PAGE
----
When we look at the number of bays that each and every NAS on the market has to offer, typically we find the bays rising in multiples of 2, although we do find that there are 5 and 7 bay options out there as well for those who want to bridge the price gap between the 4-6 bay price bracket and additionally the 6-8 bay bracket. Typically in the home environment we find users buying 2-4 bay systems and with capacities of up to 16TB on offer, this is generally more than enough to suit the majority of users in this group. On the other end of the scale in the enterprise market, 16-bay systems are not uncommon and in some cases 24-bay systems can be found, but in between these two extreme ends of the market is the SMB (Small-to-Medium-Business) and SOHO (Small Office / Home Office) group of users. At this level in the market, 4 bay systems are ample solutions to go for but in most cases they are just a starting point, with users and businesses soon seeing that they need to go up to a 6 or 8 bay system to suffice their needs. As said though, the price difference in some cases is quite notable and this is where units such as Synology’s DS1513+ come into play.
The Ds1513+ is by no means a new system to the market, in fact it was released in the mid-part of last year, but what is significant about this system is that it has five drive bays to work with in a desktop format which allows for up to 20TB of RAW storage, but even more importantly it has four Gigabit Ethernet ports on the back, allowing for high-levels of bandwidth and throughput when setup with a compatible switch. So why I hear you ask am I reviewing a product that is nearly a year old? Well the simple answer is that whilst there have been a fair number of new products in the SOHO and SMB classes come to market since the launch if this system, I have until this point only looked at consumer level and SOHO based systems which are ideal for the home user, but not quite what the business user is after, both in terms of functionality and performance. Whilst I could have chosen a more recent system to put to the test, Synology were keen to show me that their DS1513+ is still s class leading product long after it hit the market – or that’s what they tell me.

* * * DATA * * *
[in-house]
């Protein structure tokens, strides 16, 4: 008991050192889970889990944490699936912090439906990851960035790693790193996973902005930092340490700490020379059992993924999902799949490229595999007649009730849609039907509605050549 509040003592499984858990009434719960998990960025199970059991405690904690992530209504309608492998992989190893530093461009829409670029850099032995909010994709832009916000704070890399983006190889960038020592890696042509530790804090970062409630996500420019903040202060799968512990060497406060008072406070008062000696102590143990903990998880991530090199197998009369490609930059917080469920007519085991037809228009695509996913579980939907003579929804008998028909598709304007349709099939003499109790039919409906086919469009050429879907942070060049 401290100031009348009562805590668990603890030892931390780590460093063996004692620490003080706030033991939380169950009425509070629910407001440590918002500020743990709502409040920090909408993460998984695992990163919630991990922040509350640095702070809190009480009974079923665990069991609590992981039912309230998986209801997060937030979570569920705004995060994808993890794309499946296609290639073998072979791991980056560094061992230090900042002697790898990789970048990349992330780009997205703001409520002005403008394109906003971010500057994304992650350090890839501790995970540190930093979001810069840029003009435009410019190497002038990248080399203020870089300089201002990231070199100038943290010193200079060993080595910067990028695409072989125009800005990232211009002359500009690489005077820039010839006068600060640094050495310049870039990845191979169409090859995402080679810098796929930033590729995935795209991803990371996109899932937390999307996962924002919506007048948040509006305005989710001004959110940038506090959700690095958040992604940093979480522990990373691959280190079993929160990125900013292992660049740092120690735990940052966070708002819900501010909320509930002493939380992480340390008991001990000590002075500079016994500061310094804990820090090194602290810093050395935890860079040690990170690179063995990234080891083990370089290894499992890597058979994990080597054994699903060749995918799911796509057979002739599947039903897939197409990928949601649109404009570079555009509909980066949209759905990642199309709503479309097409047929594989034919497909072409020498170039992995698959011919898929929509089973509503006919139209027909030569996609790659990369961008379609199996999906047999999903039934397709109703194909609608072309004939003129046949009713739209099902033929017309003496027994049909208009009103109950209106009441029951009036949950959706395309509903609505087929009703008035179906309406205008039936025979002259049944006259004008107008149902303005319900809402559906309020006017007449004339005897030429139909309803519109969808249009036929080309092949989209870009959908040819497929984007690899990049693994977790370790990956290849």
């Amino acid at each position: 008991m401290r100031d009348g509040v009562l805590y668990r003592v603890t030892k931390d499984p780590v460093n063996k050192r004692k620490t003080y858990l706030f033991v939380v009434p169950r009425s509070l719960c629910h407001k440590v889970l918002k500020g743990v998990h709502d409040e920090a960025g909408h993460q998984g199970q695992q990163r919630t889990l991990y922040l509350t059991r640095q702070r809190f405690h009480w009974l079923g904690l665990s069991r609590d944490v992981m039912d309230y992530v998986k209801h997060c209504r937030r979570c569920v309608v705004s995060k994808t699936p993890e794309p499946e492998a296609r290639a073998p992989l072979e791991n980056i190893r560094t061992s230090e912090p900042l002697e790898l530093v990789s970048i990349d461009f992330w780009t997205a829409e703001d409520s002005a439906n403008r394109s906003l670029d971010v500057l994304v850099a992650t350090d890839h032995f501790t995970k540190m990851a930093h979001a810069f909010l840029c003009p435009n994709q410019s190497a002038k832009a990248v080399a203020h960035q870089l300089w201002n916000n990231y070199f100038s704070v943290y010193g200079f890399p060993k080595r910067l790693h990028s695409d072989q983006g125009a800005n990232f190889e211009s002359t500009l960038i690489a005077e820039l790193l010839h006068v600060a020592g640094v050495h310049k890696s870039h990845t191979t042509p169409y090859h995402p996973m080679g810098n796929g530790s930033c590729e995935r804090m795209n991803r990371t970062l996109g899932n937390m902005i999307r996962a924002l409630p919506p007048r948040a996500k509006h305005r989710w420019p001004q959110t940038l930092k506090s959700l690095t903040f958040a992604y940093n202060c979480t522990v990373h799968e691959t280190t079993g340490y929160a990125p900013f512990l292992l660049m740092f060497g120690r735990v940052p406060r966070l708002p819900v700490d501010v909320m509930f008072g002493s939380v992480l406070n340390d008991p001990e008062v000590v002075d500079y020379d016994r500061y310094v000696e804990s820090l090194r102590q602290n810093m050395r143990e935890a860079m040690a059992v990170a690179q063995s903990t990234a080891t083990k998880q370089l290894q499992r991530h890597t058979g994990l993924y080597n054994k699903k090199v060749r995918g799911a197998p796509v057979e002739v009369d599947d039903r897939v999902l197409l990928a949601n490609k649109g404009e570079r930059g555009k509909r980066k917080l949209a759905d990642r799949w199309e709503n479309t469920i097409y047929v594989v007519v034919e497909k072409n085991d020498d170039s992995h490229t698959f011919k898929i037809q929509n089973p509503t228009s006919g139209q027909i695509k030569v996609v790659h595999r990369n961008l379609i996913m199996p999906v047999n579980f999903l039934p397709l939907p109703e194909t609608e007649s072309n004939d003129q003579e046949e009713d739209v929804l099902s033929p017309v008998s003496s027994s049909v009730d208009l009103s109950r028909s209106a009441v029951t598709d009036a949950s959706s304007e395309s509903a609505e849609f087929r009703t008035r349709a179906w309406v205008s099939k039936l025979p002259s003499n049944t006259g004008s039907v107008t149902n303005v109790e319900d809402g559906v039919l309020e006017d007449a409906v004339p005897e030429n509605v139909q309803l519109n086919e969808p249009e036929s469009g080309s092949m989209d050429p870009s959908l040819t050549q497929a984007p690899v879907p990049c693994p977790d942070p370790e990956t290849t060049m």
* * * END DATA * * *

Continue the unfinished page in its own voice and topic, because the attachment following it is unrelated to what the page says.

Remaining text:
So what sets a business level NAS apart from a consumer level product? To move up to the next level a NAS in my eyes needs to offer up a number of additional features. The first of these is multiple Ethernet ports; a home user for the most part is never going to fully saturate a single Gigabit connection, whilst in a business environment where multiple users are likely to be connected, creating a potential bottle neck as one Ethernet connection struggles to deliver data fast enough. The second thing that I look for is scalability; commercial environments typically create volumes of data much faster than one would at home and buying a larger system every 6 months for example is not what one would exactly call practical. Expansion units can simply connect into the existing system and drive volumes to create additional storage space with ease and lass hassle. The last thing that I look for is stronger performance levels. Going back to the LAN point that I made above, yes a home user may see a slight difference in performance between a RAID 0 and a RAID 1 array, but only just, whereas in a busier environment this difference in performance is noted far quicker as many users try to access the system. A strong storage controller is the key here.
The DS1513+ has all the basic credentials that I need for it to be classed as a business level system so the real question now is, can it really deliver those promised levels of performance and still shine through as a class leader nearly a year since its release? That’s what we’re about to find out.
Unlike some of the consumer level systems that Synology have in their catalogue, the DS1513+ has a more concise accessory set included with little more than a pair of Ethernet cables to get connected, a UK mains plug (in our case), a set of screws for installing 2.5″ drives into the drive trays and a pair of keys of locking each of the drive trays in place.